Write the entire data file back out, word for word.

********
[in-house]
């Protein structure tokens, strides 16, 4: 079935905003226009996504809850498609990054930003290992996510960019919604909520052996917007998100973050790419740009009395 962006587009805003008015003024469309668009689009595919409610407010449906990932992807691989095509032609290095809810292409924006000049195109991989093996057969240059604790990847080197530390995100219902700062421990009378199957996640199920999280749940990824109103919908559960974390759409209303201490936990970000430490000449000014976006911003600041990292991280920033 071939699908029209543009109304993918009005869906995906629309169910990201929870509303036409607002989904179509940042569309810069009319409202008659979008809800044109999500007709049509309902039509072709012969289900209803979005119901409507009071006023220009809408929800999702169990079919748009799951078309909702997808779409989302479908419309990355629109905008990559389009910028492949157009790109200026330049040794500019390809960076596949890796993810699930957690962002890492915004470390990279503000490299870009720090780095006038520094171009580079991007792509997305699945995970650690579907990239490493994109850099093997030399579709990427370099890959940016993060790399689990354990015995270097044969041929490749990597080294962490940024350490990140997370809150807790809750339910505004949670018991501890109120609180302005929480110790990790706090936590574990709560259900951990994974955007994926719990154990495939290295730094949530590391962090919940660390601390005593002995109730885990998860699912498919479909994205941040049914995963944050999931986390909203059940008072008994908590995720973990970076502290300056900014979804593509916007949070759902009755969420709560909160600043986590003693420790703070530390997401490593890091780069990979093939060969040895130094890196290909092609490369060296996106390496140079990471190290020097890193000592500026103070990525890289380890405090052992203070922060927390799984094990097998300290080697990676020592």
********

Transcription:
[in-house]
């Protein structure tokens, strides 16, 4: 079935905003226009996504809850498609990054930003290992996510960019919604909520052996917007998100973050790419740009009395 962006587009805003008015003024469309668009689009595919409610407010449906990932992807691989095509032609290095809810292409924006000049195109991989093996057969240059604790990847080197530390995100219902700062421990009378199957996640199920999280749940990824109103919908559960974390759409209303201490936990970000430490000449000014976006911003600041990292991280920033 071939699908029209543009109304993918009005869906995906629309169910990201929870509303036409607002989904179509940042569309810069009319409202008659979008809800044109999500007709049509309902039509072709012969289900209803979005119901409507009071006023220009809408929800999702169990079919748009799951078309909702997808779409989302479908419309990355629109905008990559389009910028492949157009790109200026330049040794500019390809960076596949890796993810699930957690962002890492915004470390990279503000490299870009720090780095006038520094171009580079991007792509997305699945995970650690579907990239490493994109850099093997030399579709990427370099890959940016993060790399689990354990015995270097044969041929490749990597080294962490940024350490990140997370809150807790809750339910505004949670018991501890109120609180302005929480110790990790706090936590574990709560259900951990994974955007994926719990154990495939290295730094949530590391962090919940660390601390005593002995109730885990998860699912498919479909994205941040049914995963944050999931986390909203059940008072008994908590995720973990970076502290300056900014979804593509916007949070759902009755969420709560909160600043986590003693420790703070530390997401490593890091780069990979093939060969040895130094890196290909092609490369060296996106390496140079990471190290020097890193000592500026103070990525890289380890405090052992203070922060927390799984094990097998300290080697990676020592």